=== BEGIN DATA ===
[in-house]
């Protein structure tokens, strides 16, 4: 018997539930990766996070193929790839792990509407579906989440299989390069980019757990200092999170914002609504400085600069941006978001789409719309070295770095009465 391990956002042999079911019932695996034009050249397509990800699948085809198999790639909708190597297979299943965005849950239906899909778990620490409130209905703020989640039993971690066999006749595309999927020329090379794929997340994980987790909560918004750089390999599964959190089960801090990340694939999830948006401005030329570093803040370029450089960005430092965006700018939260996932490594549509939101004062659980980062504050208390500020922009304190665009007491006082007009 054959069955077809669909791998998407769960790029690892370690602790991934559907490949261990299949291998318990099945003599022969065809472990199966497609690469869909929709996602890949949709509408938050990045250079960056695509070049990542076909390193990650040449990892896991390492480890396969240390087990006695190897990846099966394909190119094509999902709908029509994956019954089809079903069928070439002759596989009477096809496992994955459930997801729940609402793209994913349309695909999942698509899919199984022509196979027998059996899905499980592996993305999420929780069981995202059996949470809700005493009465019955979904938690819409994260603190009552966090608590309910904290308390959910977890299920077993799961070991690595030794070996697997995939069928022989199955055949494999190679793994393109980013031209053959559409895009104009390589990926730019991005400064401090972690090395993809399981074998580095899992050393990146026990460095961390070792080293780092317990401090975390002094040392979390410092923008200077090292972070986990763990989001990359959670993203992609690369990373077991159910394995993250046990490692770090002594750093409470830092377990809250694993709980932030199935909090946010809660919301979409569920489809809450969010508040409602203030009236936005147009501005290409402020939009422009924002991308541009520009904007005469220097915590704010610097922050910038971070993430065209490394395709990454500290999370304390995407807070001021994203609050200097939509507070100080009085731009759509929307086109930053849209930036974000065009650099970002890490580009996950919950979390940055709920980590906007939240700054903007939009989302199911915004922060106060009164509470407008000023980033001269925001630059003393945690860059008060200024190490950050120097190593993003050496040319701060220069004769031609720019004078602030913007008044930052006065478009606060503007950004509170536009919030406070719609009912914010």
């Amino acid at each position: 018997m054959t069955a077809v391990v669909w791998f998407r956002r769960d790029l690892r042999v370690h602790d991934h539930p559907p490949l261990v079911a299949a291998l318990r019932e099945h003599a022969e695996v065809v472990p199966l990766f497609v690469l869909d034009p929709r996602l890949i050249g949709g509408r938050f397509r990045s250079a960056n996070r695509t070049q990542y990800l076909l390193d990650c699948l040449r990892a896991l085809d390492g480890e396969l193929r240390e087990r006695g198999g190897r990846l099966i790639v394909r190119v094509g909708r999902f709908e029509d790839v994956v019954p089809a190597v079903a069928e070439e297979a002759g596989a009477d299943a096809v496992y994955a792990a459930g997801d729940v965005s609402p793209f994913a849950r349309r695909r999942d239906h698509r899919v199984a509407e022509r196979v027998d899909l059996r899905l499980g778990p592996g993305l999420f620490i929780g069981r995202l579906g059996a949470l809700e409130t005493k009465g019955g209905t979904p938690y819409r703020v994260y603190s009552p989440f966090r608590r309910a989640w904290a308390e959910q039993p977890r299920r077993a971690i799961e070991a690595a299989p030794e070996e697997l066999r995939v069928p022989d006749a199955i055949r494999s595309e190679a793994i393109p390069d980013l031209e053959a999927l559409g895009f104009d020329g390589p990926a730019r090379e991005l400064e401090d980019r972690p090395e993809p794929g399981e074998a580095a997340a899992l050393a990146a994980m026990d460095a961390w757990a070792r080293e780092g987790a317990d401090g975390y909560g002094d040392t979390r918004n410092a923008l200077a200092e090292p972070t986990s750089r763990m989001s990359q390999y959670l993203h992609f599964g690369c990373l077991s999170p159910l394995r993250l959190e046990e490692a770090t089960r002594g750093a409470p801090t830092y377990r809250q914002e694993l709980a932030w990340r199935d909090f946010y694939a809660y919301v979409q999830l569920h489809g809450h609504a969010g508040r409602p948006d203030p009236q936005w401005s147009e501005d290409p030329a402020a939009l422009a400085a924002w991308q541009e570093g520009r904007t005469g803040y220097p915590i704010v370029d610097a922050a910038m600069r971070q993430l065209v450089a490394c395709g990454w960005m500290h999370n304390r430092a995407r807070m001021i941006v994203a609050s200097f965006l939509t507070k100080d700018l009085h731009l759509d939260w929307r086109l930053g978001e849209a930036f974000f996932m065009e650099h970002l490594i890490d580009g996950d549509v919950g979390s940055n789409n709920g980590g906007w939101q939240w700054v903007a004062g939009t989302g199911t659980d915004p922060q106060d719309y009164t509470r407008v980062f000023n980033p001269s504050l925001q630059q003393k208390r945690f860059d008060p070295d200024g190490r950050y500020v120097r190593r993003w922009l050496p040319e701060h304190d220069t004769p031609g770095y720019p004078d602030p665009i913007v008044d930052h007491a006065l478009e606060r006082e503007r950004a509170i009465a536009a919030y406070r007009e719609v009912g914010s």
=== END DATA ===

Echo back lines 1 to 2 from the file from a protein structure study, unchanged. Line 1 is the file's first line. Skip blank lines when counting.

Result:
[in-house]
């Protein structure tokens, strides 16, 4: 018997539930990766996070193929790839792990509407579906989440299989390069980019757990200092999170914002609504400085600069941006978001789409719309070295770095009465 391990956002042999079911019932695996034009050249397509990800699948085809198999790639909708190597297979299943965005849950239906899909778990620490409130209905703020989640039993971690066999006749595309999927020329090379794929997340994980987790909560918004750089390999599964959190089960801090990340694939999830948006401005030329570093803040370029450089960005430092965006700018939260996932490594549509939101004062659980980062504050208390500020922009304190665009007491006082007009 054959069955077809669909791998998407769960790029690892370690602790991934559907490949261990299949291998318990099945003599022969065809472990199966497609690469869909929709996602890949949709509408938050990045250079960056695509070049990542076909390193990650040449990892896991390492480890396969240390087990006695190897990846099966394909190119094509999902709908029509994956019954089809079903069928070439002759596989009477096809496992994955459930997801729940609402793209994913349309695909999942698509899919199984022509196979027998059996899905499980592996993305999420929780069981995202059996949470809700005493009465019955979904938690819409994260603190009552966090608590309910904290308390959910977890299920077993799961070991690595030794070996697997995939069928022989199955055949494999190679793994393109980013031209053959559409895009104009390589990926730019991005400064401090972690090395993809399981074998580095899992050393990146026990460095961390070792080293780092317990401090975390002094040392979390410092923008200077090292972070986990763990989001990359959670993203992609690369990373077991159910394995993250046990490692770090002594750093409470830092377990809250694993709980932030199935909090946010809660919301979409569920489809809450969010508040409602203030009236936005147009501005290409402020939009422009924002991308541009520009904007005469220097915590704010610097922050910038971070993430065209490394395709990454500290999370304390995407807070001021994203609050200097939509507070100080009085731009759509929307086109930053849209930036974000065009650099970002890490580009996950919950979390940055709920980590906007939240700054903007939009989302199911915004922060106060009164509470407008000023980033001269925001630059003393945690860059008060200024190490950050120097190593993003050496040319701060220069004769031609720019004078602030913007008044930052006065478009606060503007950004509170536009919030406070719609009912914010």